The Presidential Coordinator for Ghana’s COVID-19 Response, Dr. Anarfi Asamoa-Baah, has stated that future leaders require innovation capabilities that foster partnerships among government, business, academia, civil society and other sectors, along with other skills, in order to be better able to address more complicated challenges associated with providing health care in today’s world. He spoke on the topic: “The nexus of politics, power, people and partnerships in promoting good health”.
Dr. Asamoa-Baah, who was also Deputy Director-General of the World Health Organization (WHO) from 2007 to 2017, the first Ghanaian to ever occupy that position, was Guest Speaker at the 5th lecture in the annual Leadership Lecture Series instituted in Memory of Professor John Evans Atta Mills, at the University of Health and Allied Sciences, Ho on April 16.
Professor Mills was the President of the Republic of Ghana from 7 January 2009 until his passing on 24 July 2012, and the University was established during his term in office.
Dr. Asamoa-Baah focused his lecture on four skill areas that future leaders, including health professionals and scientists, require if they are to make meaningful impact in promoting good health.
The first of these is to be grounded firmly in the biomedical sciences, anchored on timely and accurate data. This is because the world is driven by quality data, and most challenges require data to resolve. The second requirement is to be grounded in the behavioural sciences, which would cause decision-makers to be less judgemental and more appreciative of why people do what they do.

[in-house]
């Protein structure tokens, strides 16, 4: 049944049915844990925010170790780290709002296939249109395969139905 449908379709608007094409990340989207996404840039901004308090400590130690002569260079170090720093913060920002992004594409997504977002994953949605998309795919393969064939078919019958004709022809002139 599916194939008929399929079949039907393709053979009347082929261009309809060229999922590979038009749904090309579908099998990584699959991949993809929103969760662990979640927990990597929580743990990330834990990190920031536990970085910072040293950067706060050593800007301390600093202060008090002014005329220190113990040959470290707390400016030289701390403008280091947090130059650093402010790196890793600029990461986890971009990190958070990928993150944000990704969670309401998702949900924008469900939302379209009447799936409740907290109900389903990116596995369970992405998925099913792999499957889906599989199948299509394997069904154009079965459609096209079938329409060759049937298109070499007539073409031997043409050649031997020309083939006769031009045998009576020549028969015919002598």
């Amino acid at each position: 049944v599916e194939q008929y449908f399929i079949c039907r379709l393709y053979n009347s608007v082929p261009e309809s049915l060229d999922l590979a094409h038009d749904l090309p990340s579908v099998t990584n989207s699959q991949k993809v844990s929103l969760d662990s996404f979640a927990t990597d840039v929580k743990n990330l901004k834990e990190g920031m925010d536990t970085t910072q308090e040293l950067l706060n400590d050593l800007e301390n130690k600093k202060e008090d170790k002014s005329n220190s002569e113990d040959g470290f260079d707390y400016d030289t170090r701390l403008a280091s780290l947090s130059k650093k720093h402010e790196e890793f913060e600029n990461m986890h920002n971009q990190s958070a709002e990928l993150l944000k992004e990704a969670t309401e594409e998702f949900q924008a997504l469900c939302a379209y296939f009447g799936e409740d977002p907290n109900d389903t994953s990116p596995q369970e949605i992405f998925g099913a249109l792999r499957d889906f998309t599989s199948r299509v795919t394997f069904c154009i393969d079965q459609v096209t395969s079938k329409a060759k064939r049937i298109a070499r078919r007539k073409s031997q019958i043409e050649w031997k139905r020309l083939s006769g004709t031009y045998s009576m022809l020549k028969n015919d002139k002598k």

Dr. Asamoa-Baah also proposed that future leaders should have good understanding of the interplay between politics and health because health is political to the extent that it has to do with poverty, access to water, education and other resources, which the politician plays a role in resolving. He stressed that politics should not only be seen as "government", but also as having everything to do with policy that could change health delivery. Finally, he said “it is impossible to have advances in healthcare without innovation, and there can be no innovation without collaboration” among various sectors.
According to Vice Chancellor Professor John O. Gyapong, the lecture was instituted to “acknowledge the work of Professor Mills, celebrate him and protect his legacy. It is also to instil leadership skills in students, creating an avenue for intellectual discourse” and to honour the late President for his role in establishing the University of Health and Allied Sciences.